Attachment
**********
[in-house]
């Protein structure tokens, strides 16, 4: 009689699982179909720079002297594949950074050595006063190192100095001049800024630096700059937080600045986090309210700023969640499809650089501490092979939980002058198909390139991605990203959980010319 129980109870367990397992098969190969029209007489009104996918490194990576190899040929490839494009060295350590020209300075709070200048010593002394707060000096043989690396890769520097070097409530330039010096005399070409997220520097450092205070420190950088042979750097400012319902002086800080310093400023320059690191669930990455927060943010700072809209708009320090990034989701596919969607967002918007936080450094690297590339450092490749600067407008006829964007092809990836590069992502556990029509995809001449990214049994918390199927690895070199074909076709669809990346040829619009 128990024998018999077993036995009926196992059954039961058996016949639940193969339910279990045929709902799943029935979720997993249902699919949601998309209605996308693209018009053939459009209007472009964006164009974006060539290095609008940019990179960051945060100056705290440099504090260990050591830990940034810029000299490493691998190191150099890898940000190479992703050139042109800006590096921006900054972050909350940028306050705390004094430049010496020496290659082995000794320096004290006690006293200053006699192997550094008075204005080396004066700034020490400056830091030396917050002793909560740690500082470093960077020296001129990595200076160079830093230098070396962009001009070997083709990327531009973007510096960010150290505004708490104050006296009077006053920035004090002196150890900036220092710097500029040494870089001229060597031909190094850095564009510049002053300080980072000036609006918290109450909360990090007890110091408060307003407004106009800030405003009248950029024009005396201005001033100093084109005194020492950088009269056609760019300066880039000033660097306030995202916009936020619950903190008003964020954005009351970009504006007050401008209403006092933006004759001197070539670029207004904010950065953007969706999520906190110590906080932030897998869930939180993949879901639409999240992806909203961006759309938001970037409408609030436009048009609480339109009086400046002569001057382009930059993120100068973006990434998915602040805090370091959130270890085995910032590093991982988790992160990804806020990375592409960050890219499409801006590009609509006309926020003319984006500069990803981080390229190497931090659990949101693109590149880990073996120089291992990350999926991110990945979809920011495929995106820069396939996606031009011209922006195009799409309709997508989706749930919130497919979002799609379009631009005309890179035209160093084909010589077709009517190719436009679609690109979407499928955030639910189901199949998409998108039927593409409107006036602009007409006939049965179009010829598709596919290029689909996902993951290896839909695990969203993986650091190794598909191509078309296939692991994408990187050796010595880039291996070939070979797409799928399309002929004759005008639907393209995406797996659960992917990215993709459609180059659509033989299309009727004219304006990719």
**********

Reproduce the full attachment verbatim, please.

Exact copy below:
[in-house]
């Protein structure tokens, strides 16, 4: 009689699982179909720079002297594949950074050595006063190192100095001049800024630096700059937080600045986090309210700023969640499809650089501490092979939980002058198909390139991605990203959980010319 129980109870367990397992098969190969029209007489009104996918490194990576190899040929490839494009060295350590020209300075709070200048010593002394707060000096043989690396890769520097070097409530330039010096005399070409997220520097450092205070420190950088042979750097400012319902002086800080310093400023320059690191669930990455927060943010700072809209708009320090990034989701596919969607967002918007936080450094690297590339450092490749600067407008006829964007092809990836590069992502556990029509995809001449990214049994918390199927690895070199074909076709669809990346040829619009 128990024998018999077993036995009926196992059954039961058996016949639940193969339910279990045929709902799943029935979720997993249902699919949601998309209605996308693209018009053939459009209007472009964006164009974006060539290095609008940019990179960051945060100056705290440099504090260990050591830990940034810029000299490493691998190191150099890898940000190479992703050139042109800006590096921006900054972050909350940028306050705390004094430049010496020496290659082995000794320096004290006690006293200053006699192997550094008075204005080396004066700034020490400056830091030396917050002793909560740690500082470093960077020296001129990595200076160079830093230098070396962009001009070997083709990327531009973007510096960010150290505004708490104050006296009077006053920035004090002196150890900036220092710097500029040494870089001229060597031909190094850095564009510049002053300080980072000036609006918290109450909360990090007890110091408060307003407004106009800030405003009248950029024009005396201005001033100093084109005194020492950088009269056609760019300066880039000033660097306030995202916009936020619950903190008003964020954005009351970009504006007050401008209403006092933006004759001197070539670029207004904010950065953007969706999520906190110590906080932030897998869930939180993949879901639409999240992806909203961006759309938001970037409408609030436009048009609480339109009086400046002569001057382009930059993120100068973006990434998915602040805090370091959130270890085995910032590093991982988790992160990804806020990375592409960050890219499409801006590009609509006309926020003319984006500069990803981080390229190497931090659990949101693109590149880990073996120089291992990350999926991110990945979809920011495929995106820069396939996606031009011209922006195009799409309709997508989706749930919130497919979002799609379009631009005309890179035209160093084909010589077709009517190719436009679609690109979407499928955030639910189901199949998409998108039927593409409107006036602009007409006939049965179009010829598709596919290029689909996902993951290896839909695990969203993986650091190794598909191509078309296939692991994408990187050796010595880039291996070939070979797409799928399309002929004759005008639907393209995406797996659960992917990215993709459609180059659509033989299309009727004219304006990719």